By Kevin Rutherford
It’s a hashtag that’s popped up countless times on Twitter and other social media outlets signifying the moment when something happens to you that’s perhaps a bit of a hassle but, in the grand scheme of things, isn’t all that bad compared to what else is going on in the world.
The saying is “First World Problems,” and it’s Weird Al Yankovic‘s sixth music video in his eight-video series celebrating and promoting the release of new album Mandatory Fun.
“First World Problems,” like certain songs on his album, doesn’t parody any song directly; it’s an original, but it lampoons a certain band or style of music. In this case it’s the Pixies, who Yankovic copies to a T as he laments all the issues he’s had during his day that are, admittedly, a bit silly.
“My maid is cleaning my bathroom, so I can’t take a shower / When I do, the water starts getting cold after an hour,” he sings, sporting a blonde wig that seems like it could have been lifted out of any ’90s ad.
“First World Problems” shows Al struggling to just let go the time the barista at his coffee place didn’t draw a handy little picture in the foam, or the time he bought something (a dog) just so he could qualify for free shipping on Amazon. Be honest: of everything that’s in the video, you’ve probably found yourself complaining about one of them at some point. Just as long as you don’t make it into a habit like Yankovic’s character does, it’s OK. Probably.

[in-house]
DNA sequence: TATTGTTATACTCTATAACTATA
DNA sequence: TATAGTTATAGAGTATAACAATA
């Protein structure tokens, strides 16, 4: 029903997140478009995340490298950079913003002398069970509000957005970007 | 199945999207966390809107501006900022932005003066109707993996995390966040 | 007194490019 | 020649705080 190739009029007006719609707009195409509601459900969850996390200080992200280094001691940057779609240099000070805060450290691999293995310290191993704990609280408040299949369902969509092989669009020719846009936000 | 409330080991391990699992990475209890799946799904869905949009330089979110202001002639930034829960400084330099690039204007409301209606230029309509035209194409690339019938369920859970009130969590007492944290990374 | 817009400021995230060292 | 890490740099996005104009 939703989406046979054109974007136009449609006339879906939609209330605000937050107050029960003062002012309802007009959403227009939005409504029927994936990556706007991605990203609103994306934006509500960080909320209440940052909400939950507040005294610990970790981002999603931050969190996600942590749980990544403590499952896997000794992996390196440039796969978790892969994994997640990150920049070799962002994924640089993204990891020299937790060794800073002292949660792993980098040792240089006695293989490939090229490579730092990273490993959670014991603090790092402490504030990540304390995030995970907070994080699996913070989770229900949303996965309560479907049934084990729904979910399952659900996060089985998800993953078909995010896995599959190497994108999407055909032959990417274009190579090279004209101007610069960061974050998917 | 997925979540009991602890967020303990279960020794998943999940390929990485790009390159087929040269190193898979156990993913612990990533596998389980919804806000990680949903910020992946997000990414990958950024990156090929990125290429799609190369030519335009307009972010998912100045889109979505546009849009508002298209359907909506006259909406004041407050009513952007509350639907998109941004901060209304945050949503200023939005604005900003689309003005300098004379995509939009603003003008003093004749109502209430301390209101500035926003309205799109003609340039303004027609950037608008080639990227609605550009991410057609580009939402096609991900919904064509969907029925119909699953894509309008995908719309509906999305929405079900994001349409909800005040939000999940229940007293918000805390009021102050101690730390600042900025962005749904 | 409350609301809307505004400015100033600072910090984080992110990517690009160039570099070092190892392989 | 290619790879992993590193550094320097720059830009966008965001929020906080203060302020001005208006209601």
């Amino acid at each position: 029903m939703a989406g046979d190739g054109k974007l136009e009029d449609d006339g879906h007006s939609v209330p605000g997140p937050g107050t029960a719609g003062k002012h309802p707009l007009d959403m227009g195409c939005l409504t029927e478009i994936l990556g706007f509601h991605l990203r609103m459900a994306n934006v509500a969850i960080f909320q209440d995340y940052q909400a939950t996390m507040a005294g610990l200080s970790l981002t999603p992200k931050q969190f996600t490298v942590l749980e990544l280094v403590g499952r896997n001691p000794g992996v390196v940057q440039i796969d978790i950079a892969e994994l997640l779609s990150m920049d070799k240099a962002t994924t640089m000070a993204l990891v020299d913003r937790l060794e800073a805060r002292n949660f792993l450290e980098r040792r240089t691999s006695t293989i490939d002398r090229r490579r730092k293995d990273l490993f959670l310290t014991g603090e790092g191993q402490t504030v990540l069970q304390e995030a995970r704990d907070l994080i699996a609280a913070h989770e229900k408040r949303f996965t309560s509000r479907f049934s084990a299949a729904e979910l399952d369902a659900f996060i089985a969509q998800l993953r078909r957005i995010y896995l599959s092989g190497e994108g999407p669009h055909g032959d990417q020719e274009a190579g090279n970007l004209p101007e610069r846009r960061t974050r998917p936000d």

In an interview with Popcrush, Yankovic said he told video director Liam Lynch he wanted to be “kind of like this douchey character,” rather than playing himself as he does in certain videos.
The video is the latest in Weird Al’s string of eight music videos to mark the release of Mandatory Fun, which, he said in an interview with Radio.com, could be his final “conventional album.”
In the interview, Yankovic also discusses his interesting history with Prince — including an infamous telegram sent in the ’80s asking to not establish eye contact at an awards ceremony — and his thoughts on the future of his parodying.
“I was reading a review yesterday morning where the writer was saying that it’s more important for it to be timely than good, which I don’t think I agree with but there’s a kernel of truth in that,” Yankovic said. “People just want it right away and right now, and if it’s like a day after they wanted it, like, ‘Why are you telling me this now?’ In order for me to be competitive with everyone else on YouTube, I’m going to have to get my stuff out there as soon as humanly possible.”